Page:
Cyber Security Minister Clare O’Neil says Australia needs to “wake up out of the cyber-slumber”, flagging a slew of reforms designed to protect personal data including making it illegal to meet ransom demands.
A day after calling online hackers “scumbags” while announcing a new cyber task force, Ms. O’Neil said there were compelling reasons to make it illegal for companies to try to buy their way out of trouble.
“The idea that we’re going to trust these people to delete data that they have taken off and may have copied a million times is just frankly silly,” she told Insiders on Sunday.
The federal government has backed Medibank’s decision not to pay a $15 million ransom to prevent the release of customer data.
“We’re standing strong as a country against this, we don’t want to fuel the ransomware business model,” Ms. O’Neil said.
The Australian Federal Police (AFP) on Friday outed Russian cyber criminals as behind the Medibank hack, which has led to highly sensitive customer data being posted on the dark web.
Tighter regulation could also extend to data retention, something Clare O’Neil described as a “national vulnerability”.
Former customers of Optus and Medibank who hadn’t been with the companies for up to a decade have been caught up in the hacks.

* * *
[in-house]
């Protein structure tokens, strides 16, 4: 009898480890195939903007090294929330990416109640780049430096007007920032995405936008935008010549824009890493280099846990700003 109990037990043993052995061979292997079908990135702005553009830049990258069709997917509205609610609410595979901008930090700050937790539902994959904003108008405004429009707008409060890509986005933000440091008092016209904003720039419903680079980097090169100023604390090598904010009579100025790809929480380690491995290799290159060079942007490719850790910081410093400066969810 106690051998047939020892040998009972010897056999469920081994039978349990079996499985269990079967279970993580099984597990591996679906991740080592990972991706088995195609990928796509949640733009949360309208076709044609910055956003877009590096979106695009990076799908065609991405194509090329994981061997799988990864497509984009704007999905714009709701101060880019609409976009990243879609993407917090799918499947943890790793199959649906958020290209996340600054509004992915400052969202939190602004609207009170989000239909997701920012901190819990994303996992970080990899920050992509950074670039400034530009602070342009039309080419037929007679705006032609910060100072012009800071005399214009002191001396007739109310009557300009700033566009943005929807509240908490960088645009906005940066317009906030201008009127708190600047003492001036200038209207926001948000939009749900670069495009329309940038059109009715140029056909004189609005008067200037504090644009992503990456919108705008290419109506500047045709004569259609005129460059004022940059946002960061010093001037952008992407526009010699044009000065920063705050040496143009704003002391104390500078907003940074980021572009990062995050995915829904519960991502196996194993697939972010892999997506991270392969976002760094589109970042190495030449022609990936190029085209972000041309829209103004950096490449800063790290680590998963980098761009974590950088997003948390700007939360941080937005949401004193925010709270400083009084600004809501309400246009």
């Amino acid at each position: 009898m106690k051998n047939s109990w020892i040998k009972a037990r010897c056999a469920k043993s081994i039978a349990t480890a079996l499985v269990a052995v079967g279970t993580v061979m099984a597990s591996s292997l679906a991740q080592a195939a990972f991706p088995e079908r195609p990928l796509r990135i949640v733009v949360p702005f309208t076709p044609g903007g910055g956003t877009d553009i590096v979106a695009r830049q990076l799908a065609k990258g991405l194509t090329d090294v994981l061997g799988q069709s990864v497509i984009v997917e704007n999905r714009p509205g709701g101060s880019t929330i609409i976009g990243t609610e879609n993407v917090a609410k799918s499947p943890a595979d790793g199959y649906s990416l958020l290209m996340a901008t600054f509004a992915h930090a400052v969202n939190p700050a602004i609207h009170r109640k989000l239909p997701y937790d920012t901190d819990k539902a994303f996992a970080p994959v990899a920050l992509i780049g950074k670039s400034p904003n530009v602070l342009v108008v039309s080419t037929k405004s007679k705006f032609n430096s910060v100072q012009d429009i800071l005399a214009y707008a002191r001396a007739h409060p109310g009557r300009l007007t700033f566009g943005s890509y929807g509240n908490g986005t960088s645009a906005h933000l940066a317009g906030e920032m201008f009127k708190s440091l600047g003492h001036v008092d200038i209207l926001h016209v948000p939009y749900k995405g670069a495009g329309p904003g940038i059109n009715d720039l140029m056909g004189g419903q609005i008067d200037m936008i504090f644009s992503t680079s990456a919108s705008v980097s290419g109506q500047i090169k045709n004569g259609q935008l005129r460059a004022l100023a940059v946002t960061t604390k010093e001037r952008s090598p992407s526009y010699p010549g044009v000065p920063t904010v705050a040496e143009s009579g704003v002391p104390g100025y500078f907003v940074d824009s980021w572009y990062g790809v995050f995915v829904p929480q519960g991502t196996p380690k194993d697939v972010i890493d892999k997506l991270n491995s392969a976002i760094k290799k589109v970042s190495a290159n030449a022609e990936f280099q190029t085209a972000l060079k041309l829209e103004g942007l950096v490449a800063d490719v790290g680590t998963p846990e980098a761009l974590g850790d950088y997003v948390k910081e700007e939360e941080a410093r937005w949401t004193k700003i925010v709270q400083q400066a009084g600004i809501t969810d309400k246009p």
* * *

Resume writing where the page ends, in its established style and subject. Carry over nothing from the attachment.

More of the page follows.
“What we need to make sure is that companies are only holding data for the point in time where it’s actually useful,” she said.
Data retention forms part of a review of the Privacy Act currently being undertaken by Attorney-General Mark Dreyfus.
The federal government on Saturday announced a new task force combining the expertise of the AFP and the country’s cyber spy agency, the Australian Signals Directorate, to “hack the hackers”.
Ms. O’Neil on Sunday tried to set expectations for what justice for cyber criminals could look like.
She urged Australia to “shift away from the sense that the only good outcome here is someone behind bars”.
She said the main aims of the government were to disrupt hacking operations and not allow Australia to be a soft target.